We use human-grade whole meat as our protein source and avoid low-quality fillers like meat derivatives, bone meals, and vegan proteins. Our food is also free from iffy ingredients like corn, sugar and starch, dairy, vegetables, and fruits. Untamed meals are:

  1. Highly digestible—We steam our food to retain the nutrients and natural aroma. The process also makes meat soft and easily digestible, preventing retching, regurgitating, vomiting, diarrhoea, and constipation
  2. Allergen-free—Untamed is ideal for kitties with food allergies or tummy sensitivities because we don’t add known feline allergens, harsh preservatives, or artificial flavour enhancers to our food
  3. Yummy—Even the fussiest kitty divas won’t reject our food because it's not only healthy but delicious as well

Overweight Bombay cats can acquire their signature lean physique within months of starting the Untamed diet, combined with a suitable exercise regime. Our menu offers chicken, liver, duck, tuna, mackerel, salmon, shrimp, ham, and sardines. Take our TRY NOW quiz to create a customised trial meal box for your kitty!

Staying lean with a smile—with Untamed, every day is a banquet!

Image (c) Untamed

Whatever stage in life your Bombay is at, keep Untamed on the menu

Untamed works fabulously for all cat breeds at every life stage. Use our food for:

Our food can also help prevent many feline diseases like diabetes, UTIs, bladder stones, and IBS. Here’s what our subscribers have shared about the gradual benefits of switching to our meals:

Period on Untamed

Health benefits

A week

  • Satisfactory digestion
  • Balanced hydration

About two months

Beyond six months

  • Natural weight management
  • Healthy eating habits
  • Efficient immune response
  • Even mood

Delish food for my long-term health—mummy knows best!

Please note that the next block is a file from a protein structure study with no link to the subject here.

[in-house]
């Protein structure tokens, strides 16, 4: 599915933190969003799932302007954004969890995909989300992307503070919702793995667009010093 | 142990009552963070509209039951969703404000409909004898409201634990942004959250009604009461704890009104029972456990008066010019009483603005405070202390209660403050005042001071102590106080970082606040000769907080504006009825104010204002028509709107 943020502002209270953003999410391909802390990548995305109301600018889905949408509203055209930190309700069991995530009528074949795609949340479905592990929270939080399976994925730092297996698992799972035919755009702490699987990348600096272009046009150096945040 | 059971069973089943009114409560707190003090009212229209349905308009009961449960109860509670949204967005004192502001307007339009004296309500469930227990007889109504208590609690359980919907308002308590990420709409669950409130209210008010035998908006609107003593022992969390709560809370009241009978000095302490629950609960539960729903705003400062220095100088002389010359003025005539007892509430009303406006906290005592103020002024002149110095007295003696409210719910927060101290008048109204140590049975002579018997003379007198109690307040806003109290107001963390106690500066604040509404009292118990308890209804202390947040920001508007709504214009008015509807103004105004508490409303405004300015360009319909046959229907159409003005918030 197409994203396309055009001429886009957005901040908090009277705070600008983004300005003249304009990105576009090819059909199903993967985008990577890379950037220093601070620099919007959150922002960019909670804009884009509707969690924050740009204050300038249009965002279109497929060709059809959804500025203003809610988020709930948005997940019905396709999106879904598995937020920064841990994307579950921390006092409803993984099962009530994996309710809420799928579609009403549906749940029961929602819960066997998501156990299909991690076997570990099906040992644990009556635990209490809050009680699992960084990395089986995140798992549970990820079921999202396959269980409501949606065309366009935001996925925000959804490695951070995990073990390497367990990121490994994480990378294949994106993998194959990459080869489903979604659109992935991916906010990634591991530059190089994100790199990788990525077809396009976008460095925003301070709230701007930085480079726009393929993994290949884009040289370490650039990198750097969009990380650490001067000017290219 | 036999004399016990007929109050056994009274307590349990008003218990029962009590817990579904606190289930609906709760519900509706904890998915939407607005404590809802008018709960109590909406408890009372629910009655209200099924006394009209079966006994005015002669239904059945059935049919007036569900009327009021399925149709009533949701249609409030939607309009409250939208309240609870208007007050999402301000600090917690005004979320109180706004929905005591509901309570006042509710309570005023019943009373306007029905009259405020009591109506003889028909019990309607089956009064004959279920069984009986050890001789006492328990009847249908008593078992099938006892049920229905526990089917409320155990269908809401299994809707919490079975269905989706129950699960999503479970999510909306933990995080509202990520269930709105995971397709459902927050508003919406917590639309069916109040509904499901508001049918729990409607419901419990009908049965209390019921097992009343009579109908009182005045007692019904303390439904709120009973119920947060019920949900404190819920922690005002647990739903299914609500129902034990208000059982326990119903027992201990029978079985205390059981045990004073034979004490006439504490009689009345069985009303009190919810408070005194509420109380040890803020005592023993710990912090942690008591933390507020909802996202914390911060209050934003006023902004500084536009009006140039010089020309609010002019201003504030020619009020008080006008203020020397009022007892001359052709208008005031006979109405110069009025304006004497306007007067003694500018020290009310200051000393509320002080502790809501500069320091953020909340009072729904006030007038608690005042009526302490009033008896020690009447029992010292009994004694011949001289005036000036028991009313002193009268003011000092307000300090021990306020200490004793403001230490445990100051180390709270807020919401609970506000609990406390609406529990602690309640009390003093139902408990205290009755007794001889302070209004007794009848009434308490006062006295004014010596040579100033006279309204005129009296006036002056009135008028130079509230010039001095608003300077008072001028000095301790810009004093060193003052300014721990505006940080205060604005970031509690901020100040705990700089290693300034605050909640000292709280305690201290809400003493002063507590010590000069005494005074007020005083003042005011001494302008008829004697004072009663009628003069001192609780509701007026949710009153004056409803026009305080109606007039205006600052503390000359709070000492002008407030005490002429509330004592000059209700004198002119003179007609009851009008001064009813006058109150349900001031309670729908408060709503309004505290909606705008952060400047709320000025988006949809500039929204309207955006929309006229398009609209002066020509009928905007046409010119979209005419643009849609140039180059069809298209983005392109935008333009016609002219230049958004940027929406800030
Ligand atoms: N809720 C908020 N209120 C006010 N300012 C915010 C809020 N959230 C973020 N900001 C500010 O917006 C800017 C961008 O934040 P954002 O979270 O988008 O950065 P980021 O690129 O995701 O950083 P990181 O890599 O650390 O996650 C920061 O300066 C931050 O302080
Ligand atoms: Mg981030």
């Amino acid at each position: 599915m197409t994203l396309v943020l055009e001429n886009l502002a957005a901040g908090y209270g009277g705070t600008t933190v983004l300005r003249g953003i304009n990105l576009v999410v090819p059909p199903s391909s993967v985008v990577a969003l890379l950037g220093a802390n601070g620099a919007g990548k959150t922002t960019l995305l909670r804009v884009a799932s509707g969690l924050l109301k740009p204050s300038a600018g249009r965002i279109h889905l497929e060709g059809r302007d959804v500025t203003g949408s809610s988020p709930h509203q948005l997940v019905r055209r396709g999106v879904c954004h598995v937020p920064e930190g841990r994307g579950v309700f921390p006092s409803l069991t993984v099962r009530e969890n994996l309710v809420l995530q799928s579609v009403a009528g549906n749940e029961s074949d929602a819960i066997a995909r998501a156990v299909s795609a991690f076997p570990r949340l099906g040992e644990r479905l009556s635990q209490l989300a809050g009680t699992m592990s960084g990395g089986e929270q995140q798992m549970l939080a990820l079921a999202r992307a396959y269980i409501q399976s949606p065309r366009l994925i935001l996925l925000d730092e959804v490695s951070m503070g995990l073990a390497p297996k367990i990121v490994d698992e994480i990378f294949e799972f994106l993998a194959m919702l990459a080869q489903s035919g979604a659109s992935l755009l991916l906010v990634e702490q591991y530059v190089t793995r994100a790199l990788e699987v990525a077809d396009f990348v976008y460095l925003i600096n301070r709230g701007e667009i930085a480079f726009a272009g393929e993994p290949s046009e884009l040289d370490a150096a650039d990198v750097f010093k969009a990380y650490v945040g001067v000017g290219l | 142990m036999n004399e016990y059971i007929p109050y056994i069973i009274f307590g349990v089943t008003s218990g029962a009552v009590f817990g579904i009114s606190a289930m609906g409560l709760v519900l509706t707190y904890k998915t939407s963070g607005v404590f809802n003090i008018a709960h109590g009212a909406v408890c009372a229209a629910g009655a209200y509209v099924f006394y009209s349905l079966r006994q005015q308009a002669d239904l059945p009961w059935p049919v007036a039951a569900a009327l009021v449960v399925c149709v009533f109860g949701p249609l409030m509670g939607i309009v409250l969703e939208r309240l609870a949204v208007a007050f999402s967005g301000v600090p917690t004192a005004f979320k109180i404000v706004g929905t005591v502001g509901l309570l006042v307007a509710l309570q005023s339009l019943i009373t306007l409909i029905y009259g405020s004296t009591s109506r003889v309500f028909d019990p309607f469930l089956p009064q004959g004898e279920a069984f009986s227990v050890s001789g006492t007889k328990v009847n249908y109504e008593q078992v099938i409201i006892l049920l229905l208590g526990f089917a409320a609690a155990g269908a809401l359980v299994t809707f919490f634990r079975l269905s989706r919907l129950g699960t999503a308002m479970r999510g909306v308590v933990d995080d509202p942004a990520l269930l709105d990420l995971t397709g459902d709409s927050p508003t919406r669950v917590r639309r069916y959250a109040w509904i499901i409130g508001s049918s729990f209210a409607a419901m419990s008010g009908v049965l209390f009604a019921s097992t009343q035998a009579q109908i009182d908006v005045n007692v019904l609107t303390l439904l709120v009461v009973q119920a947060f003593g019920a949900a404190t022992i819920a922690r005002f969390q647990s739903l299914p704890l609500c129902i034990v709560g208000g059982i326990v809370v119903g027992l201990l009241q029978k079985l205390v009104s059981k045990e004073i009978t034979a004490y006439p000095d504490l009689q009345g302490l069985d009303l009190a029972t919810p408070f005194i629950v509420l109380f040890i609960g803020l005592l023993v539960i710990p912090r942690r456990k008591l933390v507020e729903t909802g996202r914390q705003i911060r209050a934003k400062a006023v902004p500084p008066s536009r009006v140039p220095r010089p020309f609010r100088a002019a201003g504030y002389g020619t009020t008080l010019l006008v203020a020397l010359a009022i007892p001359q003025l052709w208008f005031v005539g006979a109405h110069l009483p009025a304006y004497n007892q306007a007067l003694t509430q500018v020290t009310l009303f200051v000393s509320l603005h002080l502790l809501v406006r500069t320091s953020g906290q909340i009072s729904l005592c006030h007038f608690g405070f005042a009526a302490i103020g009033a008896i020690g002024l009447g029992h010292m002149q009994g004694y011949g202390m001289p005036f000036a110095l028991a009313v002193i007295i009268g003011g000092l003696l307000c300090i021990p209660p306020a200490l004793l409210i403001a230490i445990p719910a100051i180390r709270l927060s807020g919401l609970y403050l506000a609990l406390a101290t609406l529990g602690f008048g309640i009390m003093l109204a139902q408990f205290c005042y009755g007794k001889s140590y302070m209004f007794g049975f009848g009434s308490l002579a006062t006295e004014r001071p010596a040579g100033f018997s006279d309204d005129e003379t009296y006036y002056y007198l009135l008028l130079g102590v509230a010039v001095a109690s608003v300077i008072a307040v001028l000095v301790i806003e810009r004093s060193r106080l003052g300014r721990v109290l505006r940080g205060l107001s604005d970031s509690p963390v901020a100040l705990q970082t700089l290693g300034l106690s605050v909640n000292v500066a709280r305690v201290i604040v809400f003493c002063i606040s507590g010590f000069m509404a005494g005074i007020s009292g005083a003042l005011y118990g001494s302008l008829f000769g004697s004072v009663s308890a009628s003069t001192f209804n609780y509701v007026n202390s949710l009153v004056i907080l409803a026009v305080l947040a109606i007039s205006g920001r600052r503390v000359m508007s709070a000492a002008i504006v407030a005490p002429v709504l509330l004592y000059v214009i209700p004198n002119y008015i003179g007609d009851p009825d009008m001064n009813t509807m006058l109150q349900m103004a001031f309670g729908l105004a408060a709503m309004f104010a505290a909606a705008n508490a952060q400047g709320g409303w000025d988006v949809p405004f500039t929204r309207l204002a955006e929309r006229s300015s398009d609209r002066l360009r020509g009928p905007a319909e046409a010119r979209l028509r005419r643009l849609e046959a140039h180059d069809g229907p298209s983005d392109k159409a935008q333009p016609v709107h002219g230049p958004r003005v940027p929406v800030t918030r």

Image (c) Untamed

Order Untamed trial box online

Visit our online cat food store to order a trial box for your Bombay cat. The process is simple:

  1. Take our TRY NOW quiz
  2. Select the products
  3. Place your order

We’ll deliver your order in a day with free shipping. You can get regular monthly supplies with our tailored cat food subscription, which allows you to modify, cancel, or postpone a delivery anytime.

At Untamed, we keep our operations eco-conscious—our packaging is fully recyclable, and we buy raw ingredients from ethical meat suppliers.

Why are Bombay cats rare? A brief history

Bombay cats were created for the same reason as Bengal and Savannah cats—the desire to have house felines with stunning wild-like features. The Bombay cat was first developed in the 1950s by an American breeder named Nikki Horner. She wanted a kitty who resembled a miniature Bagheera, the black panther/leopard character from Mowgli. The first Bombay was born when Nikki bred a sable female Burmese cat with a black-coated male American Shorthair.

As the breed gained popularity, breeders across the pond developed the British Bombay cat in the 1960s by breeding a Burmese cat with a British Shorthair. American and British Bombays look alike, but their eye colours can vary. American variants have golden- to copper-tinged eyes, but their British counterparts can also have green eyes.

Bombay cats are a rare breed because they are lesser known and not as easily available as popular breeds like Persian and Siamese cats. Only a few breeders in the UK have purebred Bombays. Potential adopters also get confused about the distinctive physical features of this breed, often mistaking black Maine Coons, Siberians, and Scottish Folds for Bombay cats.